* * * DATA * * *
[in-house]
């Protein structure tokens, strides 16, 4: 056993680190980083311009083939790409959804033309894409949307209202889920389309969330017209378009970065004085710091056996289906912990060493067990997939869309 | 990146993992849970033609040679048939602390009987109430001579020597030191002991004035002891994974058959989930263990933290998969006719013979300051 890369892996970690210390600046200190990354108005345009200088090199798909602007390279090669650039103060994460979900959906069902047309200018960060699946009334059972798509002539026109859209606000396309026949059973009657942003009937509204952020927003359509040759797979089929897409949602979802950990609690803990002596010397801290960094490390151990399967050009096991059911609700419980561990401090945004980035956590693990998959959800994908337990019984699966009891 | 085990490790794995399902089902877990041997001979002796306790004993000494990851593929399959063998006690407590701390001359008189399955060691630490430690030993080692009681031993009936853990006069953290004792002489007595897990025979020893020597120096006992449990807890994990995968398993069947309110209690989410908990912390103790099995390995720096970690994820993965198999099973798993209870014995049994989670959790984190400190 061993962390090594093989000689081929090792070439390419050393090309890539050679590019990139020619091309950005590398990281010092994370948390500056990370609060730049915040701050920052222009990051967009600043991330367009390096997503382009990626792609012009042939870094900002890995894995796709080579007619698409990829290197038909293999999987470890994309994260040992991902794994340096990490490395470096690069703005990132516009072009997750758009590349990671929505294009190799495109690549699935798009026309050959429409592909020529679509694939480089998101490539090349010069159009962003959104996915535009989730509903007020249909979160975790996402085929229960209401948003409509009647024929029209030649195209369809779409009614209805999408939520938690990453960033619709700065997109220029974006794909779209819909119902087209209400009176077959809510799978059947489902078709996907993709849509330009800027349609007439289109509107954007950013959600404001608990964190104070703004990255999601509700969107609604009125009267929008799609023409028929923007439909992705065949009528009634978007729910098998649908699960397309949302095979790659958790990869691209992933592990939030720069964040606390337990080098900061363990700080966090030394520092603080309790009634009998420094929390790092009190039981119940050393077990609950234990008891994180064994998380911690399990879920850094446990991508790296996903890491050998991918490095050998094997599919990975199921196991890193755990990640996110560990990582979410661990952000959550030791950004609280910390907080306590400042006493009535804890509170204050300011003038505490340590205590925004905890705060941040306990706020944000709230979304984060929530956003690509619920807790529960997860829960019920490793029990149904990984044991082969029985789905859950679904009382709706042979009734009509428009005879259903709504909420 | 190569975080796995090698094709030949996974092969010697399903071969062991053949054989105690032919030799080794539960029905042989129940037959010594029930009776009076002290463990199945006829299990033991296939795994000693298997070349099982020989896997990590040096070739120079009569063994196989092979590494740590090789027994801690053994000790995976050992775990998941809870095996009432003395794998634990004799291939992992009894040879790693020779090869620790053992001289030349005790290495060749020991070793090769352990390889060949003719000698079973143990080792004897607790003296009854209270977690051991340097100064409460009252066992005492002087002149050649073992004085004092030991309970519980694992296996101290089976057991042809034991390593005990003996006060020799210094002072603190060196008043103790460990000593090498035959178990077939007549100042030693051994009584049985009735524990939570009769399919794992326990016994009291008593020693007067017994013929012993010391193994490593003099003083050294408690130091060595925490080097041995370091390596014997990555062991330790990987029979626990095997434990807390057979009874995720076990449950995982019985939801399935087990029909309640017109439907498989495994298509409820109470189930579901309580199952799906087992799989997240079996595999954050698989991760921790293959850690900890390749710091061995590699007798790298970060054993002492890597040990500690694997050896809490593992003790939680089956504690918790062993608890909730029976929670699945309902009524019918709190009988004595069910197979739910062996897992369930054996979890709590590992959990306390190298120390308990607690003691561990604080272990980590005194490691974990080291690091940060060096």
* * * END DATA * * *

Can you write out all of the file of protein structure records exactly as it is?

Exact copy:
[in-house]
């Protein structure tokens, strides 16, 4: 056993680190980083311009083939790409959804033309894409949307209202889920389309969330017209378009970065004085710091056996289906912990060493067990997939869309 | 990146993992849970033609040679048939602390009987109430001579020597030191002991004035002891994974058959989930263990933290998969006719013979300051 890369892996970690210390600046200190990354108005345009200088090199798909602007390279090669650039103060994460979900959906069902047309200018960060699946009334059972798509002539026109859209606000396309026949059973009657942003009937509204952020927003359509040759797979089929897409949602979802950990609690803990002596010397801290960094490390151990399967050009096991059911609700419980561990401090945004980035956590693990998959959800994908337990019984699966009891 | 085990490790794995399902089902877990041997001979002796306790004993000494990851593929399959063998006690407590701390001359008189399955060691630490430690030993080692009681031993009936853990006069953290004792002489007595897990025979020893020597120096006992449990807890994990995968398993069947309110209690989410908990912390103790099995390995720096970690994820993965198999099973798993209870014995049994989670959790984190400190 061993962390090594093989000689081929090792070439390419050393090309890539050679590019990139020619091309950005590398990281010092994370948390500056990370609060730049915040701050920052222009990051967009600043991330367009390096997503382009990626792609012009042939870094900002890995894995796709080579007619698409990829290197038909293999999987470890994309994260040992991902794994340096990490490395470096690069703005990132516009072009997750758009590349990671929505294009190799495109690549699935798009026309050959429409592909020529679509694939480089998101490539090349010069159009962003959104996915535009989730509903007020249909979160975790996402085929229960209401948003409509009647024929029209030649195209369809779409009614209805999408939520938690990453960033619709700065997109220029974006794909779209819909119902087209209400009176077959809510799978059947489902078709996907993709849509330009800027349609007439289109509107954007950013959600404001608990964190104070703004990255999601509700969107609604009125009267929008799609023409028929923007439909992705065949009528009634978007729910098998649908699960397309949302095979790659958790990869691209992933592990939030720069964040606390337990080098900061363990700080966090030394520092603080309790009634009998420094929390790092009190039981119940050393077990609950234990008891994180064994998380911690399990879920850094446990991508790296996903890491050998991918490095050998094997599919990975199921196991890193755990990640996110560990990582979410661990952000959550030791950004609280910390907080306590400042006493009535804890509170204050300011003038505490340590205590925004905890705060941040306990706020944000709230979304984060929530956003690509619920807790529960997860829960019920490793029990149904990984044991082969029985789905859950679904009382709706042979009734009509428009005879259903709504909420 | 190569975080796995090698094709030949996974092969010697399903071969062991053949054989105690032919030799080794539960029905042989129940037959010594029930009776009076002290463990199945006829299990033991296939795994000693298997070349099982020989896997990590040096070739120079009569063994196989092979590494740590090789027994801690053994000790995976050992775990998941809870095996009432003395794998634990004799291939992992009894040879790693020779090869620790053992001289030349005790290495060749020991070793090769352990390889060949003719000698079973143990080792004897607790003296009854209270977690051991340097100064409460009252066992005492002087002149050649073992004085004092030991309970519980694992296996101290089976057991042809034991390593005990003996006060020799210094002072603190060196008043103790460990000593090498035959178990077939007549100042030693051994009584049985009735524990939570009769399919794992326990016994009291008593020693007067017994013929012993010391193994490593003099003083050294408690130091060595925490080097041995370091390596014997990555062991330790990987029979626990095997434990807390057979009874995720076990449950995982019985939801399935087990029909309640017109439907498989495994298509409820109470189930579901309580199952799906087992799989997240079996595999954050698989991760921790293959850690900890390749710091061995590699007798790298970060054993002492890597040990500690694997050896809490593992003790939680089956504690918790062993608890909730029976929670699945309902009524019918709190009988004595069910197979739910062996897992369930054996979890709590590992959990306390190298120390308990607690003691561990604080272990980590005194490691974990080291690091940060060096």